In lieu of an abstract, here is a brief excerpt of the content:

Nabokov Studies 3 (1996) GALYA DIMENT (Seattle) Timofey Pnin, Vladimir Nabokov, and Marc Szeftel1 "Nabokov was my colleague at Cornell University, and there we met frequently. We had a very good relationship, but we never had an intimate friendship. Nabokov avoids that kind of friendship, having Vera is enough for him, and it also contradicts his essential ego-centricity." Marc Szeftel The name of Marc Szeftel, a Russian historian and Nabokov's long-time colleague at Cornell University, has been familiar to many Nabokov specialists because he has often been cited as the prototype for one of Nabokov's most memorable protagonists, Timofey Pnin. Both Andrew Field and Brian Boyd in their biographies of the writer made direct connections between Pnin and Szeftel, Andrew Field claiming that Nabokov actually confessed to him ("while riding in the elevator of the Montreux Palace"2) that Szeftel had served as the prototype for the character (Field 291), and Boyd simply stating that "[m]any have identified Marc Szeftel ... as Nabokov's model for Pnin" (Boyd, American Years 288). It is not clear just how much of Szeftel's biography was really known to Nabokov and how much of it he used in Pnin. There are, to be sure, strong biographical correspondences which are hard to discount as merely acciden1 . I would like to thank the Bishop, Jakobson, Marchant estates for kind permission to use materials cited here. I would also like to thank D. Barton Johnson for reading a draft of this article and giving me valuable suggestions . 2. It has to be noted here that some now doubt the veracity of Field's account, given the state of the index cards on which this and similar imformation had been jotted. Field's Nabokov archive has been recently auctioned , and a thorough study of his notes may eventually shed further light on the episode. I am grateful to Brian Boyd for sharing his observations with me concerning both the incident and Field's records of it. 54 Nabokov Studies tal. Thus both Pnin and Szeftel were bom in February, both studied sociology , both got their university degrees in 1925 in the countries of Eastern Europe (Pnin in Prague, and Szeftel in Warsaw), and both devoted much of their lives to the unfinished study of the "great work on Old Russia, a wonderful dream mixture of folklore, poetry, social history, and petite histoire" (Pnin 39), which is an obvious, albeit not spelt-out, reference to The Lay of Igor's Campaign ("Slovo o Polku Igoreve," 12th century3), a famous Russian epic. And yet it was, I believe, not the biography but the "notion" of Marc Szeftel that served as an inspiration for the novel.4 Alfred Appel remembers how he told Nabokov about some of the funnier problems that Szeftel's students experienced while trying to decipher the notes of what they thought was Szeftel's incomprehensible English: "Nabokov laughed at the story until tears streamed down his face . . . but then . . . mused with warm appreciation : 'What an innocent man'"(Boyd, American Years 289). It was Szeftel's legendary "foreignness," naïveté, his imperfect English (according to Field, Nabokov even told Szeftel that he spoke "ugly English" [292]), oldworldliness , unrelieved seriousness in academic pursuits as well as his dignity in the face of disrespect and even ridicule that could have made the "notion" of Szeftel so attractive to Nabokov as he was fashioning his fictional Russian lecturer in a small American college. In Szeftel's diaries there exists no direct acknowledgment that he was really aware that Nabokov used him as a prototype for Pnin. And yet, Szeftel's widow, Kitty Szeftel, says she immediately recognized her husband in Pnin when the first installment came out in 1953, and that "[Marc] seemed to agree with me, and I think he more or less took it as a compliment" (13 Aug). Szeftel's former student at the University of Washington, Daniel C. 3. Some critics, among them, André Mazon, John L. Fennell, and A. A. Zimin have believed that the epic is a much later work and thus a "fake." Like Roman Jakobson, with whom he collaborated on several studies of the epic, Szeftel never doubted...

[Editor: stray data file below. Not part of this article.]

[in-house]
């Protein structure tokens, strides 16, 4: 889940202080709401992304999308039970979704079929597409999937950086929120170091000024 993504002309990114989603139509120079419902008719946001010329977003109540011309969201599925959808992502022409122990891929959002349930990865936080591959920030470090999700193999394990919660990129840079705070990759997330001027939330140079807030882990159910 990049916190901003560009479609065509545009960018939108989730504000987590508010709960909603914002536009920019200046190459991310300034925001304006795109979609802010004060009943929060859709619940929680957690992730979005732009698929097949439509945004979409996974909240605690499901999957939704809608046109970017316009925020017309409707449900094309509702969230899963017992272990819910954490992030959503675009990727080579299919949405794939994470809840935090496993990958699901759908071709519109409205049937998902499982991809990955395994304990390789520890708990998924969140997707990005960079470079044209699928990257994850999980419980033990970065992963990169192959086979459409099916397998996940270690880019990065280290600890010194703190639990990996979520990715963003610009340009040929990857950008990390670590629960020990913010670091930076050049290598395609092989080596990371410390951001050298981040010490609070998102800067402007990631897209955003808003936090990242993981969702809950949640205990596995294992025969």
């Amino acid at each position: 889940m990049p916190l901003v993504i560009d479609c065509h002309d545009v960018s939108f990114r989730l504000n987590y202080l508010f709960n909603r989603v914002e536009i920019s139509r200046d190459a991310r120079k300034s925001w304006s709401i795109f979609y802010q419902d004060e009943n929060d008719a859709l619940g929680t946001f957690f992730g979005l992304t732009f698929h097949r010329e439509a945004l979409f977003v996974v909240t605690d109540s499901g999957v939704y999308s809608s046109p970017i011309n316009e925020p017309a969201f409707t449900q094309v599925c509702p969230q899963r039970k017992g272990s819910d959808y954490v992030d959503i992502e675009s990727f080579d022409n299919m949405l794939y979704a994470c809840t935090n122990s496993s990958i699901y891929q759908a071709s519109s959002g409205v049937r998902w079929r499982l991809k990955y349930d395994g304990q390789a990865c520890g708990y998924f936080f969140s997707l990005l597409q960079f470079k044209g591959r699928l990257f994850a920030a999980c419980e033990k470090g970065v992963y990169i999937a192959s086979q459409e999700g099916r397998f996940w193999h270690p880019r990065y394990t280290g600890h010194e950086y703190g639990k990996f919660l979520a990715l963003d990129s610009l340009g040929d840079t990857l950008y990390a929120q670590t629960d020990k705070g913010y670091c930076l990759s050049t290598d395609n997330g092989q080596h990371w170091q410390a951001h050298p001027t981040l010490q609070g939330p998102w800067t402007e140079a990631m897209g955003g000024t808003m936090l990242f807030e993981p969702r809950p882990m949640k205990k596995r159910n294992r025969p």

Additional Information

Print ISSN
pp. 53-75
Launched on MUSE
Open Access
Back To Top

This website uses cookies to ensure you get the best experience on our website. Without cookies your experience may not be seamless.